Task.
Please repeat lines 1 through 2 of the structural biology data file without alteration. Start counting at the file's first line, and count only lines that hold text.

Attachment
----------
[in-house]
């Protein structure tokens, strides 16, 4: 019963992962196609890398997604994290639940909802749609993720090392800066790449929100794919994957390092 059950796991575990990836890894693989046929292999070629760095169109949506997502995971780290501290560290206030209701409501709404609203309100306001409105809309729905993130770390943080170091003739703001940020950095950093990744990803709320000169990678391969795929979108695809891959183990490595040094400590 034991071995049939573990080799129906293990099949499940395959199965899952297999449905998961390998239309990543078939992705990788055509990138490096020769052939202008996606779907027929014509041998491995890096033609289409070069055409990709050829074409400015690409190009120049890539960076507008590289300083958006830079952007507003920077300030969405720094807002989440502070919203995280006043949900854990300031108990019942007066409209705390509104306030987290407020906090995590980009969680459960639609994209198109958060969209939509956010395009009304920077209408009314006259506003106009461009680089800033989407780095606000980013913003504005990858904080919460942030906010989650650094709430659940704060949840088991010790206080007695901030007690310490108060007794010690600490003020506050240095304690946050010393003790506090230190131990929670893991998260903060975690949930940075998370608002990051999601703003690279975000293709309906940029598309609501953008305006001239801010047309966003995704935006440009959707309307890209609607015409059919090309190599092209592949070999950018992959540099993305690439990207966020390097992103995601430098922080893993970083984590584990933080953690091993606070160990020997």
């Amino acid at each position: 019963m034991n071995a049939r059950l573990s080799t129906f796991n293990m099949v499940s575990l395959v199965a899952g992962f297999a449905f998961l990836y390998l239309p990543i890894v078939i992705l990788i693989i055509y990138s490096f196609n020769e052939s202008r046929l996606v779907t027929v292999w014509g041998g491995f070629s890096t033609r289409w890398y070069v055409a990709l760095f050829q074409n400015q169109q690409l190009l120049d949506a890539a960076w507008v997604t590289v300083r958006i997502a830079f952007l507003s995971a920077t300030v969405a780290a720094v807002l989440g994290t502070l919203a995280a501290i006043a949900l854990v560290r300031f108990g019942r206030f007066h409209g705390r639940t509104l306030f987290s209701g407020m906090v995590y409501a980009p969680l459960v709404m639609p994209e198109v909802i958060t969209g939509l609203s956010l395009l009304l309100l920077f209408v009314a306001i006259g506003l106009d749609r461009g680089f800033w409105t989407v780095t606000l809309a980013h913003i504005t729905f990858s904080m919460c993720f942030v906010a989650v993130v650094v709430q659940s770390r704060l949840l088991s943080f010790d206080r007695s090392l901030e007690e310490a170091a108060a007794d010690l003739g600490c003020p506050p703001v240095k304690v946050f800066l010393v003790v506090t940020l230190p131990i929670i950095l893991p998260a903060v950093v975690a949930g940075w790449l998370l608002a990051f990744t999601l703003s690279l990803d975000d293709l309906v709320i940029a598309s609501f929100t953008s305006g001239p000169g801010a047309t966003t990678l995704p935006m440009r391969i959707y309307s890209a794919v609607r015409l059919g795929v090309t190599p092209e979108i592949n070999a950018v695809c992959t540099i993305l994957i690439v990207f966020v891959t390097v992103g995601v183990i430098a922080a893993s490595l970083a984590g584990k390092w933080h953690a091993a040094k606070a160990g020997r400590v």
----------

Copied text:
[in-house]
């Protein structure tokens, strides 16, 4: 019963992962196609890398997604994290639940909802749609993720090392800066790449929100794919994957390092 059950796991575990990836890894693989046929292999070629760095169109949506997502995971780290501290560290206030209701409501709404609203309100306001409105809309729905993130770390943080170091003739703001940020950095950093990744990803709320000169990678391969795929979108695809891959183990490595040094400590 034991071995049939573990080799129906293990099949499940395959199965899952297999449905998961390998239309990543078939992705990788055509990138490096020769052939202008996606779907027929014509041998491995890096033609289409070069055409990709050829074409400015690409190009120049890539960076507008590289300083958006830079952007507003920077300030969405720094807002989440502070919203995280006043949900854990300031108990019942007066409209705390509104306030987290407020906090995590980009969680459960639609994209198109958060969209939509956010395009009304920077209408009314006259506003106009461009680089800033989407780095606000980013913003504005990858904080919460942030906010989650650094709430659940704060949840088991010790206080007695901030007690310490108060007794010690600490003020506050240095304690946050010393003790506090230190131990929670893991998260903060975690949930940075998370608002990051999601703003690279975000293709309906940029598309609501953008305006001239801010047309966003995704935006440009959707309307890209609607015409059919090309190599092209592949070999950018992959540099993305690439990207966020390097992103995601430098922080893993970083984590584990933080953690091993606070160990020997």